Patients with Chiari malformation Type I presenting with acute neurological deficits: case series

Clinical article

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  • 1 Department of Neurological Surgery, Washington University School of Medicine;
  • | 2 Department of Pediatric Neurosurgery, St. Louis Children's Hospital, St. Louis, Missouri; and
  • | 3 Department of Neurological Surgery, Wake Forest University, and Department of Pediatric Neurosurgery, Brenner Children's Hospital, Winston-Salem, North Carolina
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Object

A subset of patients with Chiari malformation Type I (CM-I) presented with acute onset of a neurological deficit. In this study the authors summarize their experience with these patients' clinical presentation, imaging results, timing of surgery, and outcome following decompression.

Methods

The authors reviewed clinical records, imaging studies, and operative notes from all patients undergoing posterior fossa decompression for CM-I at St. Louis Children's Hospital from 1990 to 2008. Of the 189 patients who underwent surgery, 6 were identified with the acute onset of a neurological deficit at presentation.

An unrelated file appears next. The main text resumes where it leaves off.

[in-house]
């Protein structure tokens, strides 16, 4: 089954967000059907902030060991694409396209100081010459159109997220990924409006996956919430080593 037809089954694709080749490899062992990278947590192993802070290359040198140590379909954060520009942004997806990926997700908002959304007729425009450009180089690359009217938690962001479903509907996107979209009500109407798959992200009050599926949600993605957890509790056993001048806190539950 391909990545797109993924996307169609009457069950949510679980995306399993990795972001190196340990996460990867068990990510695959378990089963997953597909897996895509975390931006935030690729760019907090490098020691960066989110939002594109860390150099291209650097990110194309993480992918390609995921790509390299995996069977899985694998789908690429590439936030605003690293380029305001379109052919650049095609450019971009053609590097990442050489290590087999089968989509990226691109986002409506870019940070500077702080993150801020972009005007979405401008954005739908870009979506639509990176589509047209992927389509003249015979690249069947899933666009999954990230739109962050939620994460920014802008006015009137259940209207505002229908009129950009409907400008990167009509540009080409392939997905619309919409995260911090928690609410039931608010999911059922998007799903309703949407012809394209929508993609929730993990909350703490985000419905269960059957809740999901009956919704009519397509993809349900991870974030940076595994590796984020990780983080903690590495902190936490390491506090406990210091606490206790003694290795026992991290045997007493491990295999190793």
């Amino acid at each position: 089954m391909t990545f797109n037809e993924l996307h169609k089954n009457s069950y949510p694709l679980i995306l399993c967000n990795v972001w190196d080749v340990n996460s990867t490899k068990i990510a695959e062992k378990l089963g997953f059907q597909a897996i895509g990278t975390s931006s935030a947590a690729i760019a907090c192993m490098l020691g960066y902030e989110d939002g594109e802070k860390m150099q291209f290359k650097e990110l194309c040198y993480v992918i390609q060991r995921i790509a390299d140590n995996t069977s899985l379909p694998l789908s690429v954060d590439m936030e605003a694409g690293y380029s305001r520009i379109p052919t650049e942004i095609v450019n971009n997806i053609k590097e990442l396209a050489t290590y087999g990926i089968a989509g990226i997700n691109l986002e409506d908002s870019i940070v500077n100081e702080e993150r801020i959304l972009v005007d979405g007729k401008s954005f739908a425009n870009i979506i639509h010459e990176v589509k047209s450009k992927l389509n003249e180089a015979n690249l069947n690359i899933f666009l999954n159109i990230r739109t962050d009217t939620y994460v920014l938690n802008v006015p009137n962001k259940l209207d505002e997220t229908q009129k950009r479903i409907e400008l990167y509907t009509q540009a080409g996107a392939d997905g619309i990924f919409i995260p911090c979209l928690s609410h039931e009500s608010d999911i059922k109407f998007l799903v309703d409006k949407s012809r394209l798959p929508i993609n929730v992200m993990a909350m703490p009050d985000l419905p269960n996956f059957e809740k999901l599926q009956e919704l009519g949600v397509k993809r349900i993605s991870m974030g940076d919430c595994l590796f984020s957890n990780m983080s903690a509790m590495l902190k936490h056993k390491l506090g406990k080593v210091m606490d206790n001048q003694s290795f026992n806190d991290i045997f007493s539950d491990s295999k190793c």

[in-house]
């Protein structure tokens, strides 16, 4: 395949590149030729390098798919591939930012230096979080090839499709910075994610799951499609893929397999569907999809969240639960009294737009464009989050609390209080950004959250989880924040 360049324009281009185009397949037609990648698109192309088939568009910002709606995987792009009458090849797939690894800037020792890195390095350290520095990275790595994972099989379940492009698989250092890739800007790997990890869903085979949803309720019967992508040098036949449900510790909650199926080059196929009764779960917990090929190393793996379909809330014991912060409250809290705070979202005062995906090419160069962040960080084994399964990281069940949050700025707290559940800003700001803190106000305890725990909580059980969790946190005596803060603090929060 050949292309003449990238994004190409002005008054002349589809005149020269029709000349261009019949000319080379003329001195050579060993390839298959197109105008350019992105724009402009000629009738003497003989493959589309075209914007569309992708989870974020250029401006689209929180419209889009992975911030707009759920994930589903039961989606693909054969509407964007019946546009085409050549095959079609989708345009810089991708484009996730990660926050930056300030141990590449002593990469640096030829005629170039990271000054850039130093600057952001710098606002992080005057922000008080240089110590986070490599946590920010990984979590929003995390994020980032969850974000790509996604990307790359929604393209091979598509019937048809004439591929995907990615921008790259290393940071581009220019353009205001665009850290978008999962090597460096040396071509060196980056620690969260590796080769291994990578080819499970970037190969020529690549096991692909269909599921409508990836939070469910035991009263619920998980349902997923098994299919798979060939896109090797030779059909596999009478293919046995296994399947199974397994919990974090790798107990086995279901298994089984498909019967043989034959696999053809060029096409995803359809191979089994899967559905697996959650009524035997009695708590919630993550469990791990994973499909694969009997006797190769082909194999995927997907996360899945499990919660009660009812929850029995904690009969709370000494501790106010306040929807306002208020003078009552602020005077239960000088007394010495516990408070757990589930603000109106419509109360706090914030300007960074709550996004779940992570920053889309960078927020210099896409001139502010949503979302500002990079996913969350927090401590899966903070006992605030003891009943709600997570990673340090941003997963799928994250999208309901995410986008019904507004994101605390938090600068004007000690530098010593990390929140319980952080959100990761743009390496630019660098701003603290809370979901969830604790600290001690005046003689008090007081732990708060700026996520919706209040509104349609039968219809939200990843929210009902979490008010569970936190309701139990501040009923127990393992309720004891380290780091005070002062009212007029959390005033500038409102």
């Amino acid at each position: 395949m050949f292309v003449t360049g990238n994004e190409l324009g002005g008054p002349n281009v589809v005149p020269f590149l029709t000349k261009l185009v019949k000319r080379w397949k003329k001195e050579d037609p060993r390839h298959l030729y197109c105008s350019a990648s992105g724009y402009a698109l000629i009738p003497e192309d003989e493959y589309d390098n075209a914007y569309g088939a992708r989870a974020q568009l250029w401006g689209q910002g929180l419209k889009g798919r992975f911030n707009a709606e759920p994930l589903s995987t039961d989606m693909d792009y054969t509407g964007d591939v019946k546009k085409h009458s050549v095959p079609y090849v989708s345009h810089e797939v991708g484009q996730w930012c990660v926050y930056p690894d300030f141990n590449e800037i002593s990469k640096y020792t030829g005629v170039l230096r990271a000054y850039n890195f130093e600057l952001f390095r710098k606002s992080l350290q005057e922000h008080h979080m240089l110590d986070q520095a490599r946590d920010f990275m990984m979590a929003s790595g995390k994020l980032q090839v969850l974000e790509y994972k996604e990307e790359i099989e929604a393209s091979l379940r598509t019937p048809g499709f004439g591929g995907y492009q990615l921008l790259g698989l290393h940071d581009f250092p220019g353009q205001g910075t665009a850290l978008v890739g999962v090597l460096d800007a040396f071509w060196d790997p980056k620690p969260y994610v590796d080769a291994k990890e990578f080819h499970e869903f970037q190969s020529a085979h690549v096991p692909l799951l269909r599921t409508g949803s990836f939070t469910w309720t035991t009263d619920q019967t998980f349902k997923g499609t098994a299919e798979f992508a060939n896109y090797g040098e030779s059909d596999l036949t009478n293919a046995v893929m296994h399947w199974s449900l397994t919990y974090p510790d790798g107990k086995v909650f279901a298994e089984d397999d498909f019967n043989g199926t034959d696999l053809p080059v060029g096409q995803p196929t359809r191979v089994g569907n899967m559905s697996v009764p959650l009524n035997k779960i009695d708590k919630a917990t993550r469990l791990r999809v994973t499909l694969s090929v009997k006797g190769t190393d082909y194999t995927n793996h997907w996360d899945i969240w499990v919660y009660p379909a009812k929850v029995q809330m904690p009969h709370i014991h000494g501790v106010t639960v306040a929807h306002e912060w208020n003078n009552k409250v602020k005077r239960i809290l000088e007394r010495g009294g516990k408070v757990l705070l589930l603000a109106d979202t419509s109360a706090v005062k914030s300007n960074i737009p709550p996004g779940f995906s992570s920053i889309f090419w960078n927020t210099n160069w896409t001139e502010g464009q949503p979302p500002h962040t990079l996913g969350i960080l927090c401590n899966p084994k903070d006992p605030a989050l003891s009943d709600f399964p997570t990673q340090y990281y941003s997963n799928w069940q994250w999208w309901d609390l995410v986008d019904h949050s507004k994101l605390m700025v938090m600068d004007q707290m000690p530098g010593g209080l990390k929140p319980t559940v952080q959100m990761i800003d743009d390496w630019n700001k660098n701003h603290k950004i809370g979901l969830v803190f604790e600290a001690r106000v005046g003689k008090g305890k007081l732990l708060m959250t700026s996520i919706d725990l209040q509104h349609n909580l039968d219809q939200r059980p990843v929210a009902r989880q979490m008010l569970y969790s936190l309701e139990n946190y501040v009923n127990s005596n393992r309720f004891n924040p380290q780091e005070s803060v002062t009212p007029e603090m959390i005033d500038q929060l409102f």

Results

All 6 children (age range 3–14 years, 3 boys and 3 girls) had either syringomyelia (5 patients) or T2 signal changes in the spinal cord (1 patient) and CM-I on initial MR imaging. Three patients presented after minor trauma (1 with paraparesis, 2 with sensory deficits). Three patients presented without a clear history of trauma (1 with abrupt onset of spontaneous dysphagia and ataxia, 2 with sensory deficits). Decompression was performed at a mean 7.7 ± 4.9 days after symptom onset (7.0 ± 1.6 days after neurosurgical evaluation). In 1 patient, symptoms had resolved by the time of surgery; in the remainder of the patients, clear improvements were noted within 2 weeks of surgery, with complete resolution of symptoms by 12 months postoperatively. Follow-up MR images were obtained in 4 patients, demonstrating improvement in the extent of the syrinx in each patient.

Conclusions

Children with CM-I and syringomyelia can develop acute spinal cord or bulbar deficits with relatively minor head or neck injuries. The prognosis for symptomatic improvement in the observed deficit is good, with each patient in our series showing resolution of deficits over time. However, based on this relatively limited experience, the authors suggest that patients who present with an acute neurological deficit and are found to have CM-I be managed with early posterior fossa decompression. Patients with CM-I and syringomyelia may be at higher risk of acute neurological deficit than those without a syrinx.

Abbreviations used in this paper:

CM = Chiari malformation; CM-I = CM Type I.

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